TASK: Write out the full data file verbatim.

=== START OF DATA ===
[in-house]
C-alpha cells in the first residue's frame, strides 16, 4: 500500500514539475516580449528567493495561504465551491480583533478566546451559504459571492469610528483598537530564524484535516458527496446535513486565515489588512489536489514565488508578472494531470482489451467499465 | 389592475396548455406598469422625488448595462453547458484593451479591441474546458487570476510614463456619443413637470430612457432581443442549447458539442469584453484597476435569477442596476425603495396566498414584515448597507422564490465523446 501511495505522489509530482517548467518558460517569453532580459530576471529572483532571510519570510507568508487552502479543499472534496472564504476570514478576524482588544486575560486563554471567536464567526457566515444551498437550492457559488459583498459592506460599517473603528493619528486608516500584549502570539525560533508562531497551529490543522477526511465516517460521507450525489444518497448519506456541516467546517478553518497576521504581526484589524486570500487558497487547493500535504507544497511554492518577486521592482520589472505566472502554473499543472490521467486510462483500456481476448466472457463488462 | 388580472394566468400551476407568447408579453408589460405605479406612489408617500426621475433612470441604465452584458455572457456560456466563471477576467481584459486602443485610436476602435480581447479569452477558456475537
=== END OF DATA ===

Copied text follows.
[in-house]
C-alpha cells in the first residue's frame, strides 16, 4: 500500500514539475516580449528567493495561504465551491480583533478566546451559504459571492469610528483598537530564524484535516458527496446535513486565515489588512489536489514565488508578472494531470482489451467499465 | 389592475396548455406598469422625488448595462453547458484593451479591441474546458487570476510614463456619443413637470430612457432581443442549447458539442469584453484597476435569477442596476425603495396566498414584515448597507422564490465523446 501511495505522489509530482517548467518558460517569453532580459530576471529572483532571510519570510507568508487552502479543499472534496472564504476570514478576524482588544486575560486563554471567536464567526457566515444551498437550492457559488459583498459592506460599517473603528493619528486608516500584549502570539525560533508562531497551529490543522477526511465516517460521507450525489444518497448519506456541516467546517478553518497576521504581526484589524486570500487558497487547493500535504507544497511554492518577486521592482520589472505566472502554473499543472490521467486510462483500456481476448466472457463488462 | 388580472394566468400551476407568447408579453408589460405605479406612489408617500426621475433612470441604465452584458455572457456560456466563471477576467481584459486602443485610436476602435480581447479569452477558456475537